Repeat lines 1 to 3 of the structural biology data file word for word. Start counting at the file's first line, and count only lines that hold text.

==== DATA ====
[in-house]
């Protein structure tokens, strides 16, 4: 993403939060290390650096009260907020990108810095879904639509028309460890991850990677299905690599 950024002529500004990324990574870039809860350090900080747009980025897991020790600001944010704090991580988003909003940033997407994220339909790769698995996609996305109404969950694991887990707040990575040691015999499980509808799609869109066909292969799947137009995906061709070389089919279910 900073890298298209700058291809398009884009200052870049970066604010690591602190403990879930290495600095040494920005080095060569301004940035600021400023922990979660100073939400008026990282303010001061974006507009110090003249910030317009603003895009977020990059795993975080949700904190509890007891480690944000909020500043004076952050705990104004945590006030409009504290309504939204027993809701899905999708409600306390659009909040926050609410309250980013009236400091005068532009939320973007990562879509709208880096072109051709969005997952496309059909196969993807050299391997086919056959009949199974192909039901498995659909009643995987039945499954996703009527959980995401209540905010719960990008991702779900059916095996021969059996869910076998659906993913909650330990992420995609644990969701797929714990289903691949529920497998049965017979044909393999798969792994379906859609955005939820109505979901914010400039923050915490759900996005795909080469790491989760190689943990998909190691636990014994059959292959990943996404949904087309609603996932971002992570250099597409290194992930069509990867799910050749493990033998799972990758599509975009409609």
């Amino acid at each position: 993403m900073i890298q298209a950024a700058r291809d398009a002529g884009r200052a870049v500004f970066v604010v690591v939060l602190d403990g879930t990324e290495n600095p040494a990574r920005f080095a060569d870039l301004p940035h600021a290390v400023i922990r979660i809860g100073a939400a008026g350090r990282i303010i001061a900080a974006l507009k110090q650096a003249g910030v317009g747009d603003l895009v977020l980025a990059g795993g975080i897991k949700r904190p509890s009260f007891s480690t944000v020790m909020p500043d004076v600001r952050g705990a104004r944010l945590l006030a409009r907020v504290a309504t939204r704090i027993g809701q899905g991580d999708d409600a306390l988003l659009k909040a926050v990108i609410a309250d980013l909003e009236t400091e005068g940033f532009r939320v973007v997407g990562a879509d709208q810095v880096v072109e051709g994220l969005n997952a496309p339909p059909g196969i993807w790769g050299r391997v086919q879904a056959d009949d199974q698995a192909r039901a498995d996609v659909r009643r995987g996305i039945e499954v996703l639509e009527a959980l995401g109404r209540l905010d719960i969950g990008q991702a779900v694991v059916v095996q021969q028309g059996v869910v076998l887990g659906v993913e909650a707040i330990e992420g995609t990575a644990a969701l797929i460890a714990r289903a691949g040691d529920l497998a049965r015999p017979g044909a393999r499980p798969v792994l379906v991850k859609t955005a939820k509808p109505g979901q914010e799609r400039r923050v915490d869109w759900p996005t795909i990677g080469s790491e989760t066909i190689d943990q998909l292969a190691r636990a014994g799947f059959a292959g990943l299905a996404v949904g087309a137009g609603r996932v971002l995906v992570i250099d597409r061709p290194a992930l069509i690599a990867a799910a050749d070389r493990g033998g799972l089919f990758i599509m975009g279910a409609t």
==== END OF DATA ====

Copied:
[in-house]
């Protein structure tokens, strides 16, 4: 993403939060290390650096009260907020990108810095879904639509028309460890991850990677299905690599 950024002529500004990324990574870039809860350090900080747009980025897991020790600001944010704090991580988003909003940033997407994220339909790769698995996609996305109404969950694991887990707040990575040691015999499980509808799609869109066909292969799947137009995906061709070389089919279910 900073890298298209700058291809398009884009200052870049970066604010690591602190403990879930290495600095040494920005080095060569301004940035600021400023922990979660100073939400008026990282303010001061974006507009110090003249910030317009603003895009977020990059795993975080949700904190509890007891480690944000909020500043004076952050705990104004945590006030409009504290309504939204027993809701899905999708409600306390659009909040926050609410309250980013009236400091005068532009939320973007990562879509709208880096072109051709969005997952496309059909196969993807050299391997086919056959009949199974192909039901498995659909009643995987039945499954996703009527959980995401209540905010719960990008991702779900059916095996021969059996869910076998659906993913909650330990992420995609644990969701797929714990289903691949529920497998049965017979044909393999798969792994379906859609955005939820109505979901914010400039923050915490759900996005795909080469790491989760190689943990998909190691636990014994059959292959990943996404949904087309609603996932971002992570250099597409290194992930069509990867799910050749493990033998799972990758599509975009409609």
């Amino acid at each position: 993403m900073i890298q298209a950024a700058r291809d398009a002529g884009r200052a870049v500004f970066v604010v690591v939060l602190d403990g879930t990324e290495n600095p040494a990574r920005f080095a060569d870039l301004p940035h600021a290390v400023i922990r979660i809860g100073a939400a008026g350090r990282i303010i001061a900080a974006l507009k110090q650096a003249g910030v317009g747009d603003l895009v977020l980025a990059g795993g975080i897991k949700r904190p509890s009260f007891s480690t944000v020790m909020p500043d004076v600001r952050g705990a104004r944010l945590l006030a409009r907020v504290a309504t939204r704090i027993g809701q899905g991580d999708d409600a306390l988003l659009k909040a926050v990108i609410a309250d980013l909003e009236t400091e005068g940033f532009r939320v973007v997407g990562a879509d709208q810095v880096v072109e051709g994220l969005n997952a496309p339909p059909g196969i993807w790769g050299r391997v086919q879904a056959d009949d199974q698995a192909r039901a498995d996609v659909r009643r995987g996305i039945e499954v996703l639509e009527a959980l995401g109404r209540l905010d719960i969950g990008q991702a779900v694991v059916v095996q021969q028309g059996v869910v076998l887990g659906v993913e909650a707040i330990e992420g995609t990575a644990a969701l797929i460890a714990r289903a691949g040691d529920l497998a049965r015999p017979g044909a393999r499980p798969v792994l379906v991850k859609t955005a939820k509808p109505g979901q914010e799609r400039r923050v915490d869109w759900p996005t795909i990677g080469s790491e989760t066909i190689d943990q998909l292969a190691r636990a014994g799947f059959a292959g990943l299905a996404v949904g087309a137009g609603r996932v971002l995906v992570i250099d597409r061709p290194a992930l069509i690599a990867a799910a050749d070389r493990g033998g799972l089919f990758i599509m975009g279910a409609t």